The Administration’s Theme

Via Corrente, we get this lovely story…

The families of the Crandall Canyon miner’s aren’t the only ones raising questions about the handling of the rescue effort.

Many news organizations and blogs are also now asking questions about the governments role and the man chosen to lead the rescue effort, Mine and Health Safety Administrator, Richard Stickler.

Increasing attention is now being paid to Stickler, the federal government’s main mine man.

Stickler used to be a mining executive who – according to various media reports – ran mines which had several fatalities and “…an incident rate that was often twice the national average.”

Also coming to light, is the fact that Stickler’s nomination to head the mine administration was twice rejected by congress and rejected when republicans were still in charge.

Rejected reportedly by senators who were concerned about Stickler’s safety record when he operated mines.

After his nomination was twice rejected by the Senate, President Bush gave Richard Stickler the mine safety job with a recess appointment.

A Republican nominee by a Republican President rejected by a Republican Congress? How incompetent was this guy?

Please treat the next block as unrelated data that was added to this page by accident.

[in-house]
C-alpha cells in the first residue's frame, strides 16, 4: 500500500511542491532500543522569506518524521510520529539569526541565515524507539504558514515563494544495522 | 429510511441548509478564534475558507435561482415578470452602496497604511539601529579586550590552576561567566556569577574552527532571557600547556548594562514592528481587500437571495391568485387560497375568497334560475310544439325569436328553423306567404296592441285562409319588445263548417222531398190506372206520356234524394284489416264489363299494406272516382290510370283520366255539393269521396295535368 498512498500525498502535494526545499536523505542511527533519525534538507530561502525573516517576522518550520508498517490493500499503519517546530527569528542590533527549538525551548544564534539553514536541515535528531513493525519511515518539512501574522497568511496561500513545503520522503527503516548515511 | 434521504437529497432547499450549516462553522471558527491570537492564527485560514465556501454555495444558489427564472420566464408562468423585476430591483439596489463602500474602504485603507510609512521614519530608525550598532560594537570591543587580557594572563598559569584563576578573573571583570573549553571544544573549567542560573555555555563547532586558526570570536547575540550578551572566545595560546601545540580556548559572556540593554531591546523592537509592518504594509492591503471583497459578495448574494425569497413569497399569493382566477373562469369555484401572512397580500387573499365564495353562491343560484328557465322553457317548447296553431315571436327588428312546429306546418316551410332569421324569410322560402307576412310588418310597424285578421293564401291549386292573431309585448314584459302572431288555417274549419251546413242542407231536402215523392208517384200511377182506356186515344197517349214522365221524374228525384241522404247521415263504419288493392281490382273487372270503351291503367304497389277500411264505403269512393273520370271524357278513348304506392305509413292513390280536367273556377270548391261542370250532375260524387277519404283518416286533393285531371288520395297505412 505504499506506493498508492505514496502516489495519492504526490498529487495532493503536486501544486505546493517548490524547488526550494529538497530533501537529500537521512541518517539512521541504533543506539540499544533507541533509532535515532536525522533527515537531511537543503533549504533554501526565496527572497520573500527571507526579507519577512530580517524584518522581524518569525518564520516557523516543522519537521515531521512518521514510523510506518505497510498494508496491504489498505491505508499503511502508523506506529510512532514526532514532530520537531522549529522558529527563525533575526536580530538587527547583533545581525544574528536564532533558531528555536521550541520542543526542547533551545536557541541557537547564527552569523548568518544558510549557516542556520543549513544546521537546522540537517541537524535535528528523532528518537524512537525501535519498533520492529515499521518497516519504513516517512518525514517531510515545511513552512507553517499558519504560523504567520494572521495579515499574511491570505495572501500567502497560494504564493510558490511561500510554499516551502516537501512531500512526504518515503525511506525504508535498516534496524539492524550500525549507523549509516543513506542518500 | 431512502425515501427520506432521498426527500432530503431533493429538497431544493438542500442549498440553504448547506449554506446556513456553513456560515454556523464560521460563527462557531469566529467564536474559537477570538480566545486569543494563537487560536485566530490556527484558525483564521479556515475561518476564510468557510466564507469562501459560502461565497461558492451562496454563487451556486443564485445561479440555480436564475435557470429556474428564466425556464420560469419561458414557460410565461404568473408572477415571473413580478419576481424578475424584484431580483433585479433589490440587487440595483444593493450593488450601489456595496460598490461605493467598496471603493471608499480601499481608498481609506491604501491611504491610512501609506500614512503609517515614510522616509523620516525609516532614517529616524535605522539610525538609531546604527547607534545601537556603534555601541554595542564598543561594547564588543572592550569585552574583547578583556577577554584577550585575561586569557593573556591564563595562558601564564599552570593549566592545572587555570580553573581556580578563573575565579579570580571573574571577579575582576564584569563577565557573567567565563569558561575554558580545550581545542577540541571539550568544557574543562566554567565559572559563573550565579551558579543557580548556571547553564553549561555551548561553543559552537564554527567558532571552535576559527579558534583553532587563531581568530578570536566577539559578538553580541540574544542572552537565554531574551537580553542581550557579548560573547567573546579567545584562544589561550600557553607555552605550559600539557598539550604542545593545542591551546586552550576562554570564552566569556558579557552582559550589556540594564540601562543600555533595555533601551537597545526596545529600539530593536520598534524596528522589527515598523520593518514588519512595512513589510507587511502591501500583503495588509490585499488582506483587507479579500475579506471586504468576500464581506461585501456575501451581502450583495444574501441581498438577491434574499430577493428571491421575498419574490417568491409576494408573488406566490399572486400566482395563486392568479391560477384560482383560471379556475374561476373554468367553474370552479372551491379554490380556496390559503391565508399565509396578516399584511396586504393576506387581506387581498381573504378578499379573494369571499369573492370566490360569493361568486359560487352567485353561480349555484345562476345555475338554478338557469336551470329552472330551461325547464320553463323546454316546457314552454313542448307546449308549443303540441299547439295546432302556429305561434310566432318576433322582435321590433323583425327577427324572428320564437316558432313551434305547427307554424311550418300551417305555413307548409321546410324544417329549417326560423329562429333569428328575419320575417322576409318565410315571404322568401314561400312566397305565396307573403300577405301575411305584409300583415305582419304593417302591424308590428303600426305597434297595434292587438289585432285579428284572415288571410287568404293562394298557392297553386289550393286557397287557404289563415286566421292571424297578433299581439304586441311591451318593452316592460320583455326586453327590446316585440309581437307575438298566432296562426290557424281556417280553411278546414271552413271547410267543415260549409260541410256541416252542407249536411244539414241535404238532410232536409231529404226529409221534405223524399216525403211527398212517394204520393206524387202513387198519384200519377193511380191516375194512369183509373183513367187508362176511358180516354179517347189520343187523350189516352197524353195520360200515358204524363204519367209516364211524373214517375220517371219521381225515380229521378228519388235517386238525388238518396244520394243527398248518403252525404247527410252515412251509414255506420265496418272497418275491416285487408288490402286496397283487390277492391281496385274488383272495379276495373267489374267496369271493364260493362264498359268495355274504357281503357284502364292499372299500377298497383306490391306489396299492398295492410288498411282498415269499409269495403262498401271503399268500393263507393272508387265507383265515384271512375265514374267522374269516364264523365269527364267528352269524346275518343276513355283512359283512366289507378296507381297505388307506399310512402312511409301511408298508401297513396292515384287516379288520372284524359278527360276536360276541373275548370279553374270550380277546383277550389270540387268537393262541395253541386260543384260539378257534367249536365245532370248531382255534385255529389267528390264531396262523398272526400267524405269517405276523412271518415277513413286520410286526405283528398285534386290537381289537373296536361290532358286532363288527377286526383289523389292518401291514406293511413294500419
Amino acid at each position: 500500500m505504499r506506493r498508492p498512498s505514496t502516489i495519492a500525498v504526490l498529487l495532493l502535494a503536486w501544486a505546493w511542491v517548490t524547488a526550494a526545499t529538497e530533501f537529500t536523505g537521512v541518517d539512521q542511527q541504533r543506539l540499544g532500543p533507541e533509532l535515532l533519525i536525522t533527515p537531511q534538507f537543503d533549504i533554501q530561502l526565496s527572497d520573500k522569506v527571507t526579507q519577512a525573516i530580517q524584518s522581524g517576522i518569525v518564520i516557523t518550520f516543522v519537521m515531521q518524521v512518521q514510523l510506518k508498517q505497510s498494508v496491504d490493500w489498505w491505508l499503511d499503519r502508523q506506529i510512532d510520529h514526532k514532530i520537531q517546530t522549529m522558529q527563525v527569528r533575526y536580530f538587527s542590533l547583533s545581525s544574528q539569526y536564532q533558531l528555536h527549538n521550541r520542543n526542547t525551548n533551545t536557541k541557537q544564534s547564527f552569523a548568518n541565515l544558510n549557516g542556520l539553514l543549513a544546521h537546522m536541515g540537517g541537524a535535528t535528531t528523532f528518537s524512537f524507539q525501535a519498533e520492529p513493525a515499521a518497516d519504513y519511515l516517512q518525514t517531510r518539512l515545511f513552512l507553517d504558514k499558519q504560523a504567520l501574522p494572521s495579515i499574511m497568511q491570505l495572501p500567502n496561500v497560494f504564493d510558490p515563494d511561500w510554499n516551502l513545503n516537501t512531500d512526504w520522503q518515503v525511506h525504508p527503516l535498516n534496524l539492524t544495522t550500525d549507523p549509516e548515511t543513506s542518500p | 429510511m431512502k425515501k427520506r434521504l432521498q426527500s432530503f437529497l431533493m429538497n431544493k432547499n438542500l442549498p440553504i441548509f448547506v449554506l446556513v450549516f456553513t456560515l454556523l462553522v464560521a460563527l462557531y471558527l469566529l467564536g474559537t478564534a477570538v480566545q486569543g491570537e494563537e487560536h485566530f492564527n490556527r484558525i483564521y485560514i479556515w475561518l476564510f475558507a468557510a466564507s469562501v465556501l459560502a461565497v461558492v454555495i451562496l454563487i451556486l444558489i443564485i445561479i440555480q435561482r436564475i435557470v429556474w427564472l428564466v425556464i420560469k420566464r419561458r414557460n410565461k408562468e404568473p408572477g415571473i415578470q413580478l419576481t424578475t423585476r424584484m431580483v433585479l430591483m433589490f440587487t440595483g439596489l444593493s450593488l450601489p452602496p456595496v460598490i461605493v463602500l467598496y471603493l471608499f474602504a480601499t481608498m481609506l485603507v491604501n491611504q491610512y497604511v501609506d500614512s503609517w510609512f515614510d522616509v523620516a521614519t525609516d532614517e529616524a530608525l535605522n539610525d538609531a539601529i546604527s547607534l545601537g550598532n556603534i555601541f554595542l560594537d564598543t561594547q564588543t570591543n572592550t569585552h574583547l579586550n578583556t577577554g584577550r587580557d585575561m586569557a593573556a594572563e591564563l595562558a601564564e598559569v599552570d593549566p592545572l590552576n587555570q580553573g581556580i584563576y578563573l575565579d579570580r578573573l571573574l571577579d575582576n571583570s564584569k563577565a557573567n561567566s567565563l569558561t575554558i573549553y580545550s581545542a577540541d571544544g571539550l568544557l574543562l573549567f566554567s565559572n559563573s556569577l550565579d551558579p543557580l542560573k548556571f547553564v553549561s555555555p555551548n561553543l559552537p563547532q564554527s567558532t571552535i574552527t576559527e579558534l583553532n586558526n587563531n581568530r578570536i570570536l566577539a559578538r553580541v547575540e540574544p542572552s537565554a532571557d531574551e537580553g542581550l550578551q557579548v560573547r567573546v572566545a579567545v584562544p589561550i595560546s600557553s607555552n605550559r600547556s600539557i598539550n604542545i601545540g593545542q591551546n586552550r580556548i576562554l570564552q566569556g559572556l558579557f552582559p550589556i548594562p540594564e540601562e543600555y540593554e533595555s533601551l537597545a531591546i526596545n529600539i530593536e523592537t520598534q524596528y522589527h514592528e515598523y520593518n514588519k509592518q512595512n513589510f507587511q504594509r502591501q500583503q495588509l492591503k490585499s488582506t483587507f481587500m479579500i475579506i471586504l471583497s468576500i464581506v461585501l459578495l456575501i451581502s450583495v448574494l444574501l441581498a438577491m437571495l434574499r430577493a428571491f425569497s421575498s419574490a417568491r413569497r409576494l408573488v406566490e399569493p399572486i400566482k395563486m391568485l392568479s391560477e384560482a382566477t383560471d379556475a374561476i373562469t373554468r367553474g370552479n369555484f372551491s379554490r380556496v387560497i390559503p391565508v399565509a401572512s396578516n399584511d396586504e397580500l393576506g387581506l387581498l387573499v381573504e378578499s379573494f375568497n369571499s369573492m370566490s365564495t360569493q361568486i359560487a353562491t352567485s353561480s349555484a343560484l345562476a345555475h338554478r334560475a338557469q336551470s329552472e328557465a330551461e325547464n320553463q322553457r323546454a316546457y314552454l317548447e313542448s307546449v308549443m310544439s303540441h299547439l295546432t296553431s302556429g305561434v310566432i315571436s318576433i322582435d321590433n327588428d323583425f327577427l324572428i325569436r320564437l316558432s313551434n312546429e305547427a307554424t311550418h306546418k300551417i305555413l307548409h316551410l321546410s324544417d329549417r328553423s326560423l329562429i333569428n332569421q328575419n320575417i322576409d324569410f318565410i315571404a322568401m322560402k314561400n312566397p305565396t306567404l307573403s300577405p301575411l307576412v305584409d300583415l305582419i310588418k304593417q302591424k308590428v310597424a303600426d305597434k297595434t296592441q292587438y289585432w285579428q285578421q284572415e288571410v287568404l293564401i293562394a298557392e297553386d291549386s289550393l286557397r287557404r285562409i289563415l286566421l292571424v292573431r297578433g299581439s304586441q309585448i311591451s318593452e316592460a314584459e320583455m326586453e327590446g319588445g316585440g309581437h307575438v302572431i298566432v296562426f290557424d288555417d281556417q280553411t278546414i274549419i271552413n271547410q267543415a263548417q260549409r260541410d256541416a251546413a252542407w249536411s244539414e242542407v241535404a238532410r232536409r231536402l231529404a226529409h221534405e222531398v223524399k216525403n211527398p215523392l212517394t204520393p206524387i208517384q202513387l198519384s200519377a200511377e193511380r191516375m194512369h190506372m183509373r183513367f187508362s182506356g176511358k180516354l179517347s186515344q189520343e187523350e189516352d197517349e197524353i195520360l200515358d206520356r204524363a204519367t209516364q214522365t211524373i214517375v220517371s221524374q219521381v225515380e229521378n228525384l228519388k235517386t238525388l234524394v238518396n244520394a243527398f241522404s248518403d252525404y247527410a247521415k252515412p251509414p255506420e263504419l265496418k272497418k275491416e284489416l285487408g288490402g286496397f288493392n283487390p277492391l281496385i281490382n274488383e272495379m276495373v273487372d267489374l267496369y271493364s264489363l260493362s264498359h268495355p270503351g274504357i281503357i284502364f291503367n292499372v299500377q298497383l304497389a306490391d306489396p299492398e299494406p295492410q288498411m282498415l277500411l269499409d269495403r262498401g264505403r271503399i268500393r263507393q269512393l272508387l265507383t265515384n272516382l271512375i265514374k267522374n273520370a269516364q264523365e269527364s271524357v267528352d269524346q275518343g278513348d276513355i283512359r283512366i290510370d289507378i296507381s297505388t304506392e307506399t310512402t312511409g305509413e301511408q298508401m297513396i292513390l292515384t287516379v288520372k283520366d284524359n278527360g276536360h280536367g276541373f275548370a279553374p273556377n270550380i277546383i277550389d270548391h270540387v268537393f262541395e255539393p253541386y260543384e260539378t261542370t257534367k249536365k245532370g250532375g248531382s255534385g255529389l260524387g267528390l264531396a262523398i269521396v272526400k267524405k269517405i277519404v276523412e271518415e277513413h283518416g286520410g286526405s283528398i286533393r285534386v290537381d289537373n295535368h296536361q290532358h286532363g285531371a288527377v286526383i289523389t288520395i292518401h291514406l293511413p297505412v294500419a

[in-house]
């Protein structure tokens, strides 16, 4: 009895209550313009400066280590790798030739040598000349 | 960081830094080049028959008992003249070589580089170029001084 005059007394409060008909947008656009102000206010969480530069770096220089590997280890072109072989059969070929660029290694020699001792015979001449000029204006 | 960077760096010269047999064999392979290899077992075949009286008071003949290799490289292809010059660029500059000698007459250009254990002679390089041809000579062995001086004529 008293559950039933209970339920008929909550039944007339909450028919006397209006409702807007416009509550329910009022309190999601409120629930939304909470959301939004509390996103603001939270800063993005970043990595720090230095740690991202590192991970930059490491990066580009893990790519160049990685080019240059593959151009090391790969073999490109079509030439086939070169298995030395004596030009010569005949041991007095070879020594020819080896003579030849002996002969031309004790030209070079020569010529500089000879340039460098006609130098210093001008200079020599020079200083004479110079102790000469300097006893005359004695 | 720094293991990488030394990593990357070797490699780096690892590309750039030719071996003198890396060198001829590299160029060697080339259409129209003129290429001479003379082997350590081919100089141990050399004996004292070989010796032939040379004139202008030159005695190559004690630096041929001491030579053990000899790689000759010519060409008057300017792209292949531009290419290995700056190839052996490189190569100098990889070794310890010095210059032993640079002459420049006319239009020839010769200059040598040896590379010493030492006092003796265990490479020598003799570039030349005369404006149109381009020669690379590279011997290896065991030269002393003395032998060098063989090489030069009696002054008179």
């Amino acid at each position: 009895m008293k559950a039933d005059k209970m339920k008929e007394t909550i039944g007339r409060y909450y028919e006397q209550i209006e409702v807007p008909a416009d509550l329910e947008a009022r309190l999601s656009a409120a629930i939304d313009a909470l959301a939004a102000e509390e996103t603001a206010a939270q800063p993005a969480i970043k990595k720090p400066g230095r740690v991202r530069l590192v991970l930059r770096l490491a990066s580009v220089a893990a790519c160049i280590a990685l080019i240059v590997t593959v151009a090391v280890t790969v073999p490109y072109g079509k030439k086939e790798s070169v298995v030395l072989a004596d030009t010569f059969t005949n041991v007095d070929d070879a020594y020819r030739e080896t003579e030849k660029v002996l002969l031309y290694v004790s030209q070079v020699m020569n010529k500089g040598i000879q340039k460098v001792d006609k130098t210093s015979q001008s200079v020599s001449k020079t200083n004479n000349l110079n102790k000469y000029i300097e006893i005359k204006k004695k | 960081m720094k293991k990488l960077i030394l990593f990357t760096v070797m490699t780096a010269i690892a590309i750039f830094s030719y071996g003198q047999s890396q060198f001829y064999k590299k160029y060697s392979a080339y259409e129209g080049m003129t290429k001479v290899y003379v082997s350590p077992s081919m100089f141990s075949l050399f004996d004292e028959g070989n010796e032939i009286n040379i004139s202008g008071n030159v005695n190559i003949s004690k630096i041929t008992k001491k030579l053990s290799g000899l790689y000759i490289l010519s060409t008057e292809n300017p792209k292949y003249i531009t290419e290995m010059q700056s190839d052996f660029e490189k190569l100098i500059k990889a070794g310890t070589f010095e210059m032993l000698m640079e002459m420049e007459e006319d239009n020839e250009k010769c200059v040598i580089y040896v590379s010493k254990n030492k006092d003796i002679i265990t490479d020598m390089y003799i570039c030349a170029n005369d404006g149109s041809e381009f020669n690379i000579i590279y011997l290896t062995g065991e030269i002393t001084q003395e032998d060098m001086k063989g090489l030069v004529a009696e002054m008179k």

ABC News now notes it took the mine safety administration two days to take public control of the Crandall Canyon Mine.

ABC also adds, “Others were irate that [mine owner Bob] Murray was allowed to publicly predict success and contradict MSHA itself while agency officials quietly looked on.”

This business of putting incompetent people in charge of things is like a theme for this administration, isn’t it? I’ve said it before, I’ll say it again… this administration is qualitatively different from any previous one I remember. And when the people at the very top are so incompetent that they cannot recognize the difference between quality and crap, they tend to fill their organization with other incompetent people. So we end up with incompetent people being in charge of a range of things, from planning a war to running the economy or being National Security Advisor or being in charge of the USDA or FEMA. Now, most of these things more or less run themselves to some degree, but every so often, not having someone who knows what’s going on in charge makes one heck of a difference.